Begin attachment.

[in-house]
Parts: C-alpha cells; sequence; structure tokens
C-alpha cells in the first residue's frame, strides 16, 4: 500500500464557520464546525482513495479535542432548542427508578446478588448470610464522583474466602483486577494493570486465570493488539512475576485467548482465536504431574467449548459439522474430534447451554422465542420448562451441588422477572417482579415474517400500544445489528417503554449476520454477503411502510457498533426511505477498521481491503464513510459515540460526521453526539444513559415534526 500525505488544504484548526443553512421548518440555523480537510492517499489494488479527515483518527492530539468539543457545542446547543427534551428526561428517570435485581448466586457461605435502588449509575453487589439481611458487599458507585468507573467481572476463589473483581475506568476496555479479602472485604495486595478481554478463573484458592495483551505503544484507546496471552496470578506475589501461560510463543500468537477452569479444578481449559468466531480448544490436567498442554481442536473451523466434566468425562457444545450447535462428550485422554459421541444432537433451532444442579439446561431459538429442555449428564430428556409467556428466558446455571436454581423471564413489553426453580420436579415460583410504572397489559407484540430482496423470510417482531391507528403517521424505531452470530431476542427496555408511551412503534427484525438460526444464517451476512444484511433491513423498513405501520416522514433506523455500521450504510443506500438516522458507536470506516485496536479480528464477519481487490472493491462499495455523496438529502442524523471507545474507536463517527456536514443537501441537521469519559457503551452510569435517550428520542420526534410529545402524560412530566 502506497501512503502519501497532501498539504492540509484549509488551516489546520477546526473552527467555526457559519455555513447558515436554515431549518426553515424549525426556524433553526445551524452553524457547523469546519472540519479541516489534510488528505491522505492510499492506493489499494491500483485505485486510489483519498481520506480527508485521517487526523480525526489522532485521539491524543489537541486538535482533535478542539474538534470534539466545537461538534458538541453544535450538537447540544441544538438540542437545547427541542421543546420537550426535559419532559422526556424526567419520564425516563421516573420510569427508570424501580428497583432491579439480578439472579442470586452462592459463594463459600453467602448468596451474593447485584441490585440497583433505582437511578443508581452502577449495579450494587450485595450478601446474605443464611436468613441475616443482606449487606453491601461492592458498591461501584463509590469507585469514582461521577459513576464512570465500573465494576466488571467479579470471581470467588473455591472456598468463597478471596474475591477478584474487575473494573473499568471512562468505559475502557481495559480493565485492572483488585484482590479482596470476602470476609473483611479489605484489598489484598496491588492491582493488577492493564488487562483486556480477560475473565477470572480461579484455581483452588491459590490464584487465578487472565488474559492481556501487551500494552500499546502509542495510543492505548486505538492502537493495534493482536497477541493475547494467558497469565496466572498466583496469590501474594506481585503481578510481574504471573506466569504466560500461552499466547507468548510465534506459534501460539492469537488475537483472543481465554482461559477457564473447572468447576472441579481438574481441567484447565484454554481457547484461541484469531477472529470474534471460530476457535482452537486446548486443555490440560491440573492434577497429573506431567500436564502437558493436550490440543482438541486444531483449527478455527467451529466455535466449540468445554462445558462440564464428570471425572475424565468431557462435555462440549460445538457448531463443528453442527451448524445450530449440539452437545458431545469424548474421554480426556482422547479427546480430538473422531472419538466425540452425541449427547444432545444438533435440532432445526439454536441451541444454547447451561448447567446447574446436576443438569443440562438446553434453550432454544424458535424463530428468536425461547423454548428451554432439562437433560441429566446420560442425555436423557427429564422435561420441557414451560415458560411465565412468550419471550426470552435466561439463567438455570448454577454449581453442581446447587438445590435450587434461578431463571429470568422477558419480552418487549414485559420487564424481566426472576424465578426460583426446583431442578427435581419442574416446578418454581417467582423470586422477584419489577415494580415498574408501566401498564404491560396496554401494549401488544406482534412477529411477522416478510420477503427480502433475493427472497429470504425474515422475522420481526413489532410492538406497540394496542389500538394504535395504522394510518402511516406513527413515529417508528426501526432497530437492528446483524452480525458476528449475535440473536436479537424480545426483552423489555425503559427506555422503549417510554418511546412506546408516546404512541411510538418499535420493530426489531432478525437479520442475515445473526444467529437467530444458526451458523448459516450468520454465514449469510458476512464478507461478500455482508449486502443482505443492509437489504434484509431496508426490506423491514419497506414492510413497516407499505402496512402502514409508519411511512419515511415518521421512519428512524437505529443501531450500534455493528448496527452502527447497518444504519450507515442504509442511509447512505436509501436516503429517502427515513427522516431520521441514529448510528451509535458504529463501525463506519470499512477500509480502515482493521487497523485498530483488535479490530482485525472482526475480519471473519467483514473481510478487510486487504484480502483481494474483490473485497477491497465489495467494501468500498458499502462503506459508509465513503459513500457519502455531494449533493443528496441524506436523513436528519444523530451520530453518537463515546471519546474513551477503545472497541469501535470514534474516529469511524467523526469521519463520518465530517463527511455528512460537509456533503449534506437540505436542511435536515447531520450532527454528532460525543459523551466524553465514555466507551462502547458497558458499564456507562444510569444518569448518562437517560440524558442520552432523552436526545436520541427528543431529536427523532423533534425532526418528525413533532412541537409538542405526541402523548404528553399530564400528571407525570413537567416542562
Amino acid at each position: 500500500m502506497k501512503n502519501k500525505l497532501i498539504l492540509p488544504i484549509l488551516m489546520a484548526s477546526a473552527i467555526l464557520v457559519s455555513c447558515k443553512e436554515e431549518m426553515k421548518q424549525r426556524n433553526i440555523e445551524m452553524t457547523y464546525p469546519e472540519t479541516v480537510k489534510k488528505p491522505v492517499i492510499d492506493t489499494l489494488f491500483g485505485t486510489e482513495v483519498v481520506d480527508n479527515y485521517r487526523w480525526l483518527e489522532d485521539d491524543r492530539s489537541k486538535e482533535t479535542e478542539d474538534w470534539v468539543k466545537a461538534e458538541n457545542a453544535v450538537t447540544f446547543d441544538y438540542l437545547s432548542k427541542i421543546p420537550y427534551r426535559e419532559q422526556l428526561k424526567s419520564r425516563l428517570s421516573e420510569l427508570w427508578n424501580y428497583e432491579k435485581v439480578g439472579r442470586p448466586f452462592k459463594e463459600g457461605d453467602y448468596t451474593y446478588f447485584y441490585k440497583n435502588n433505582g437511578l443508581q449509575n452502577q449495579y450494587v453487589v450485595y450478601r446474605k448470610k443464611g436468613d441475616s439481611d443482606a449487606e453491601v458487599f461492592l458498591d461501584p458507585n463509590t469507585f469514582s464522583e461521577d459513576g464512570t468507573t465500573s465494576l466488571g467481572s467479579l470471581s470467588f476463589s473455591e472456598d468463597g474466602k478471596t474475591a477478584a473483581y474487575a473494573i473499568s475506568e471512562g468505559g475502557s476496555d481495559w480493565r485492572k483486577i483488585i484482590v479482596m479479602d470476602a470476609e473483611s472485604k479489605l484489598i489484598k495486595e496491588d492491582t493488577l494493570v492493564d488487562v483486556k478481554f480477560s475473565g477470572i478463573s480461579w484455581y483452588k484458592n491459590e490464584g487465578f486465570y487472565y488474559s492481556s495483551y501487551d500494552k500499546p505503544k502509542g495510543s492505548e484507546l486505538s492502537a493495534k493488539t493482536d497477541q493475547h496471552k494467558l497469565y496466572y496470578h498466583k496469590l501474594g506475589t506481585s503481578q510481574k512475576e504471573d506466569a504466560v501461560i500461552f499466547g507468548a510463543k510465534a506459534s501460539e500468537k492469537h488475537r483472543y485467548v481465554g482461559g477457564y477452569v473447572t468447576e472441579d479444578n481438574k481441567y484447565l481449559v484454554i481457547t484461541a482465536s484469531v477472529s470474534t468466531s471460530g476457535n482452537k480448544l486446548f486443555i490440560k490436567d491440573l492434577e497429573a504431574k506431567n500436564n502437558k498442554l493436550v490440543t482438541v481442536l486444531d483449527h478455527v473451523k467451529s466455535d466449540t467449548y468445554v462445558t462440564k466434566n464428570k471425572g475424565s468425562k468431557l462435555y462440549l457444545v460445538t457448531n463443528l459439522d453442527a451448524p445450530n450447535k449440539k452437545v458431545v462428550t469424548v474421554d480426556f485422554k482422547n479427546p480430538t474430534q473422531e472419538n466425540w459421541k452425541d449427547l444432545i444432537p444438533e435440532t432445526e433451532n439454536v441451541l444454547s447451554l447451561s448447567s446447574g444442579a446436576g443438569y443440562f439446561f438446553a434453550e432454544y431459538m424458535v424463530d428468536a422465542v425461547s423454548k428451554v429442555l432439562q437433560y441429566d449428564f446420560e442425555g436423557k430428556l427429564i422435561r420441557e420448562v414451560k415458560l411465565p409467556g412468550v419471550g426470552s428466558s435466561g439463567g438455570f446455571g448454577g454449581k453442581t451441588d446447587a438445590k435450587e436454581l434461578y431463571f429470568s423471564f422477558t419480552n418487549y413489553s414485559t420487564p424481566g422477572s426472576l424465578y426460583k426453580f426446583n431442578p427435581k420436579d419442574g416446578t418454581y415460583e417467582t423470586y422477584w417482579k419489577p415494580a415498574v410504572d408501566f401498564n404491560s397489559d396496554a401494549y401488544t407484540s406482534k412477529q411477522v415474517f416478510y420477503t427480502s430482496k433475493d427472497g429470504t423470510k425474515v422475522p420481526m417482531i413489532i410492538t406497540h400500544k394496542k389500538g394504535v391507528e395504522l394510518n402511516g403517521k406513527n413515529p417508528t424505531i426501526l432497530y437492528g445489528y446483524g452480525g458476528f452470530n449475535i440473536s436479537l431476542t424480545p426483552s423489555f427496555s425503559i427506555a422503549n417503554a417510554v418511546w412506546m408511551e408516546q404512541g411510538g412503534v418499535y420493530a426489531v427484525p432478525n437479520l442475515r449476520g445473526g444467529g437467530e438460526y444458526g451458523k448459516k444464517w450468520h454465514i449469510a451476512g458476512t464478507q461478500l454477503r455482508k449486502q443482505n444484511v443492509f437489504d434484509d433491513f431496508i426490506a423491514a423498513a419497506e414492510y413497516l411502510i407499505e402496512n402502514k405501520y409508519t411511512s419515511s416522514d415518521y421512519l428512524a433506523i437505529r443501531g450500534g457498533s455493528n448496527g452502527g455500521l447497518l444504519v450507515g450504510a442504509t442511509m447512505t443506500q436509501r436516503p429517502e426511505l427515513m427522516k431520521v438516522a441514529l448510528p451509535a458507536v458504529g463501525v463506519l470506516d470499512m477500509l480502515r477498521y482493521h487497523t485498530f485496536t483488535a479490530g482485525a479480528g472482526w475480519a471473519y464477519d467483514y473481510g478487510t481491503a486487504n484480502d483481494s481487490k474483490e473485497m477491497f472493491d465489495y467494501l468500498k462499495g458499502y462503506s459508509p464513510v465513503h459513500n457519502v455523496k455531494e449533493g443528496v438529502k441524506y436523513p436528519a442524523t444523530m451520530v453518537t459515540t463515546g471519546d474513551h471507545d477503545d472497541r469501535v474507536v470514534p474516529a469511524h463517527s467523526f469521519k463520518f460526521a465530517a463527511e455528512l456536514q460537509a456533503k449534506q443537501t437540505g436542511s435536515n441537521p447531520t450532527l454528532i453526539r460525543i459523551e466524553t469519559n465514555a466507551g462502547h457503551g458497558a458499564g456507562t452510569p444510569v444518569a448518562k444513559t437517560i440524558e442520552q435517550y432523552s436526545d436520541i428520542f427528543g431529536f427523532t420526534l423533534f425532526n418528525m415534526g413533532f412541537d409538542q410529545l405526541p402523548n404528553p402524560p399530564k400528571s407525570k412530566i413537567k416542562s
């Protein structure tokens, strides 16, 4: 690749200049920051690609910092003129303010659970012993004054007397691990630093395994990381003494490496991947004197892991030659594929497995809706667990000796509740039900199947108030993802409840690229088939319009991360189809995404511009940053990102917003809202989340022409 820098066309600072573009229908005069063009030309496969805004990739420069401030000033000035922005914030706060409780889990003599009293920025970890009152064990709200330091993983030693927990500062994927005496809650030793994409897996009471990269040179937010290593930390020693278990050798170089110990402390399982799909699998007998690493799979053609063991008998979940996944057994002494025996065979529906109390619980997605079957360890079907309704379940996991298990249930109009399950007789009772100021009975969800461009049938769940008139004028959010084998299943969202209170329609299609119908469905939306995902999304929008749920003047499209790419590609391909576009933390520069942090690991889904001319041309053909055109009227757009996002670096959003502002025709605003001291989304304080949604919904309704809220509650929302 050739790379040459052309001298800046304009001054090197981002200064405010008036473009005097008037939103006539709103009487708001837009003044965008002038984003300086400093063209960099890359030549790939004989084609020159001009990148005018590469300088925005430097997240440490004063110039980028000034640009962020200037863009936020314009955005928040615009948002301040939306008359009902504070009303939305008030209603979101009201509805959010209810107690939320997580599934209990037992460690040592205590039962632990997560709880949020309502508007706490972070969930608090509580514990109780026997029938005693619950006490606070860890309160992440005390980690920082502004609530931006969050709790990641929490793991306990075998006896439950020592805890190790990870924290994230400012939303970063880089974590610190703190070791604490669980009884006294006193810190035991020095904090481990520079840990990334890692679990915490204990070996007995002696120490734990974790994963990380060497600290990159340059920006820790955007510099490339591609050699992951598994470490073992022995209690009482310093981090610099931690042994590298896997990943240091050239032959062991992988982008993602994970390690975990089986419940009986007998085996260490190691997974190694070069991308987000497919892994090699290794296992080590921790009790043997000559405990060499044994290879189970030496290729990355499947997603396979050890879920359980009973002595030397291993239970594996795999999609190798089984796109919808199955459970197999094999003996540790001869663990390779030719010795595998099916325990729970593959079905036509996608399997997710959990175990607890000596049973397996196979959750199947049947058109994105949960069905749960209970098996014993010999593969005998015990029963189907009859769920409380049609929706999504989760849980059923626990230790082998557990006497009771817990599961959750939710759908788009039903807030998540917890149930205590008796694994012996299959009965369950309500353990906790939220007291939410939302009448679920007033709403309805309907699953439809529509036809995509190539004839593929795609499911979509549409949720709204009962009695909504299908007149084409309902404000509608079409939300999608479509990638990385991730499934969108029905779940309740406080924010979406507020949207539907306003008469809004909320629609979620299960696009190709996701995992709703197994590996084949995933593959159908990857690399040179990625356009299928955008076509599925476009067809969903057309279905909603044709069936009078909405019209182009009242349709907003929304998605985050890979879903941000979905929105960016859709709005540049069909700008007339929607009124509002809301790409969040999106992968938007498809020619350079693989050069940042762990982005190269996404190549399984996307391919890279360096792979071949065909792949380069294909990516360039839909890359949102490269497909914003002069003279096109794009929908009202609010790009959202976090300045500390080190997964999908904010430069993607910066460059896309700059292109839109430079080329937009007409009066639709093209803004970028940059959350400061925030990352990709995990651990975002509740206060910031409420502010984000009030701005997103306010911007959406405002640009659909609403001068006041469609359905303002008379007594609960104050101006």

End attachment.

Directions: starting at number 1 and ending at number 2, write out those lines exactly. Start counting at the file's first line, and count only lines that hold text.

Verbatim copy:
[in-house]
Parts: C-alpha cells; sequence; structure tokens